ASOS blames warehouse issues for latest profit alert
Operational issues as retailer overhauls its warehouses in the United States and Europe
Photograph: Suzanne Plunkett/File Photo/Reuters
ASOS said pretax profit for full-year 2019 was now expected to be £30-£35 million after booking £47 million of transition costs and £3.5 million of restructuring costs.
“Clearly management need to rebuild credibility in their financial guidance,” said analysts at Shore Capital. ASOS, which sells fashion aimed at twentysomethings, issued a shock profit warning in December, and in March said its new US warehouse was struggling to cope with demand, hitting sales there and adding to challenges in France and Germany.
The group said on Thursday total sales rose 12 per cent to £919.8 million in the four months to June 30th, with sales in its United Kingdom and rest of world division robust, up 16 per cent and 14 per cent respectively. However, in the European Union and the United States sales were held back by operational problems at its new warehouses in Berlin and Atlanta, up 5 per cent and 12 per cent respectively.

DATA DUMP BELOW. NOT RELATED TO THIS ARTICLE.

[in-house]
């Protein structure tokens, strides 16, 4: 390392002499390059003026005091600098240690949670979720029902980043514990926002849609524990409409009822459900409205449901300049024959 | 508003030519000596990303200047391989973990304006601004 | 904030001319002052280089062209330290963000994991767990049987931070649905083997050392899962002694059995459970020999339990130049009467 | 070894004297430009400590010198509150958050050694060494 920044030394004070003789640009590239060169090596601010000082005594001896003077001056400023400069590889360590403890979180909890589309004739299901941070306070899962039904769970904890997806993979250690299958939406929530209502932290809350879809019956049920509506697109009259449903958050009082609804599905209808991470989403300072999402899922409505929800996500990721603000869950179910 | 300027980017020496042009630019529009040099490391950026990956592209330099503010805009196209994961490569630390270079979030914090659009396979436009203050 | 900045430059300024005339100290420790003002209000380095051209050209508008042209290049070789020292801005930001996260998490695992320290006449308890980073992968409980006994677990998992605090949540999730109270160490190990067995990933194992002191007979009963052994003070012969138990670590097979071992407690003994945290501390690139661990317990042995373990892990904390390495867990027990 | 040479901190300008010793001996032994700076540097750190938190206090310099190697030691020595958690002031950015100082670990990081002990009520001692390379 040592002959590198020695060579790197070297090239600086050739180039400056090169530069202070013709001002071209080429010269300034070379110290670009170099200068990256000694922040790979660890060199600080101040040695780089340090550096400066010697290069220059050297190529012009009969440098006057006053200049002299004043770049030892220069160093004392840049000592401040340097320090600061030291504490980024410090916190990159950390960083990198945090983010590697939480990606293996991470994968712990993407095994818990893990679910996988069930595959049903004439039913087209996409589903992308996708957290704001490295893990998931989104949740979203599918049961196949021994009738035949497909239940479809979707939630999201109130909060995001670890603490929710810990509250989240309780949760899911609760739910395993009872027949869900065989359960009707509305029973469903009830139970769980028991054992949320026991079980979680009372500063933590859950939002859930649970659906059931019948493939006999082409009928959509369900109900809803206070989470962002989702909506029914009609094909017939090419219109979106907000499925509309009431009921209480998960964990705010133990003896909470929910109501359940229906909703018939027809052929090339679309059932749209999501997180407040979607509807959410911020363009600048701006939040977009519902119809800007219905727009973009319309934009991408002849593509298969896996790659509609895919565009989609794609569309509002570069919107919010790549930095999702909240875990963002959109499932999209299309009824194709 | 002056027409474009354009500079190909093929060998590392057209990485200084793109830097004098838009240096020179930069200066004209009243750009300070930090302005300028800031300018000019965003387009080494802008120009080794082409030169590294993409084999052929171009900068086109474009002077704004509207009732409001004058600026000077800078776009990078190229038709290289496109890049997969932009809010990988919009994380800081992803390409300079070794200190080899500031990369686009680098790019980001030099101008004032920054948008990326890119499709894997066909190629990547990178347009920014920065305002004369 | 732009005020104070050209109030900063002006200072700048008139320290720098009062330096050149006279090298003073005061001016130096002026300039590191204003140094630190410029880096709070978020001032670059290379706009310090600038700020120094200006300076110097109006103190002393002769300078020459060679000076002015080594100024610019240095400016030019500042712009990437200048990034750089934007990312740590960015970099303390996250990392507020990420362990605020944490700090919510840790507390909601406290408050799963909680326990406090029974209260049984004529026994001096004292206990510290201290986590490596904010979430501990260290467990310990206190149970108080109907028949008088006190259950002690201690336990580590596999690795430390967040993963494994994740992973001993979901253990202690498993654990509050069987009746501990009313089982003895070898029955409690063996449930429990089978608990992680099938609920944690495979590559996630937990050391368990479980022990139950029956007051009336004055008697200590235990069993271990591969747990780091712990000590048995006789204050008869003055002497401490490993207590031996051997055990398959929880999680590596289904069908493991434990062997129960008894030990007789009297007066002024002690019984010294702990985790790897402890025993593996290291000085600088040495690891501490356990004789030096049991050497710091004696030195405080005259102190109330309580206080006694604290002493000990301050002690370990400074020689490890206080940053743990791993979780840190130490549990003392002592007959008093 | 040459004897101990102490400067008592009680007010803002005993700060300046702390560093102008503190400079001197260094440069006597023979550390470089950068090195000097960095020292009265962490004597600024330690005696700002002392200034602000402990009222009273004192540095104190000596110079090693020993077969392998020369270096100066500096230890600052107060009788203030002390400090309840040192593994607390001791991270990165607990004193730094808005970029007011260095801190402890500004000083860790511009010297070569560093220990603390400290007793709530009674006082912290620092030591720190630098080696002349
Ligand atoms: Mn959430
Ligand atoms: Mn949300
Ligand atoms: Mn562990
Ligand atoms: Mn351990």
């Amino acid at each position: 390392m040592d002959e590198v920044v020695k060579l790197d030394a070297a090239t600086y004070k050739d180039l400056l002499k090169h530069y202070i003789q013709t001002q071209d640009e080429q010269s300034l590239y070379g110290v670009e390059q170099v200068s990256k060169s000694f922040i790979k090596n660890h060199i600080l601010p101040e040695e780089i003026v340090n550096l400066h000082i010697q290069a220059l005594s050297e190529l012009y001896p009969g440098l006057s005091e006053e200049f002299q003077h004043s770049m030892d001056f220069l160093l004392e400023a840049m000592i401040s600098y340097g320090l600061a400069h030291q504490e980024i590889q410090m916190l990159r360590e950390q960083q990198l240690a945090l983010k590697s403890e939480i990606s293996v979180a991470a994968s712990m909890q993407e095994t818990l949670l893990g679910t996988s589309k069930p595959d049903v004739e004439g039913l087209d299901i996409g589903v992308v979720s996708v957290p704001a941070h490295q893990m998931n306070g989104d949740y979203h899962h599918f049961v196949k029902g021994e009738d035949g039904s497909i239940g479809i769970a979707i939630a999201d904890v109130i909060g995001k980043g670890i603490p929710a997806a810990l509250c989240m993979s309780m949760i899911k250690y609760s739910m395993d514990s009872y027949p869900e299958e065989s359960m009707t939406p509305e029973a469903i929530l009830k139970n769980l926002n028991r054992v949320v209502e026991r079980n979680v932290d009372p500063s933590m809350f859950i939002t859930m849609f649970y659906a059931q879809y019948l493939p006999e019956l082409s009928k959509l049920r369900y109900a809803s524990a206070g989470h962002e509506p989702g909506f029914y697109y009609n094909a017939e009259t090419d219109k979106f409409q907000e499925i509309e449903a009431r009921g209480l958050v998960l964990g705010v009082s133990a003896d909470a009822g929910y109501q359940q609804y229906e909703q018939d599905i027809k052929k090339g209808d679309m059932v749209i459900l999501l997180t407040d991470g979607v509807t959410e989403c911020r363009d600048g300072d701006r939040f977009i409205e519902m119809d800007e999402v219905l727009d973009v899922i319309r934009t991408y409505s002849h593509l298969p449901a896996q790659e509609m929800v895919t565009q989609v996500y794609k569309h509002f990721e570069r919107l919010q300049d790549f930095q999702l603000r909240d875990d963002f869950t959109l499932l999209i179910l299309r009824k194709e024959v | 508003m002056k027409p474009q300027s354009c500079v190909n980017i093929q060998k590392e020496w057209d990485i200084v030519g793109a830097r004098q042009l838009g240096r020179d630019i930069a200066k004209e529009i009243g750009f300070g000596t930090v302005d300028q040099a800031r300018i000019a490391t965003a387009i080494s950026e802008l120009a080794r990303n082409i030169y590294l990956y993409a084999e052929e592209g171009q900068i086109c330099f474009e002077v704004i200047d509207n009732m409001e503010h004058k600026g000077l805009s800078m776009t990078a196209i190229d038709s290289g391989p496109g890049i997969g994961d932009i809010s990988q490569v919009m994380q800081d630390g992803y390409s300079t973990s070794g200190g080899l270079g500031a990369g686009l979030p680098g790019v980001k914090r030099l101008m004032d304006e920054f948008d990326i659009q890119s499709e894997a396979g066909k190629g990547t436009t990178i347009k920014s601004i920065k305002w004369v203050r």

“Embedding the change from the major overhaul of infrastructure and technology in our US and European warehouses has taken longer than we had anticipated, impacting our stock availability, sales and cost base in these regions,” said Chief Executive Nick Beighton. “We are clear on the root causes of the operational challenges we have had, are making progress on resolving them, and now expect to complete these projects by the end of September.”
The group said it was reducing expectations for its 2019 financial year accordingly. Pretax profit is now expected to be £30-£35 million after £50.5 million of transition and restructuring costs. According to Refinitiv data, analysts had been expecting pretax profit of £55 million. ASOS reported a profit of £102 million in 2018.
For the balance of the year, the group sees sales broadly in line with its year-to-date performance of up 13 per cent. Full-year retail gross margin is forecast to be down 250 basis points year-on-year. Capital expenditure guidance has been kept at about £200 million, but year-end net debt is now expected to be about £100 million. “Clearly the warehouse transition in both Europe and the US have seen significant growing pains in recent months, which in our view, have been self-inflicted by the company,” said the Shore Capital analysts. – Reuters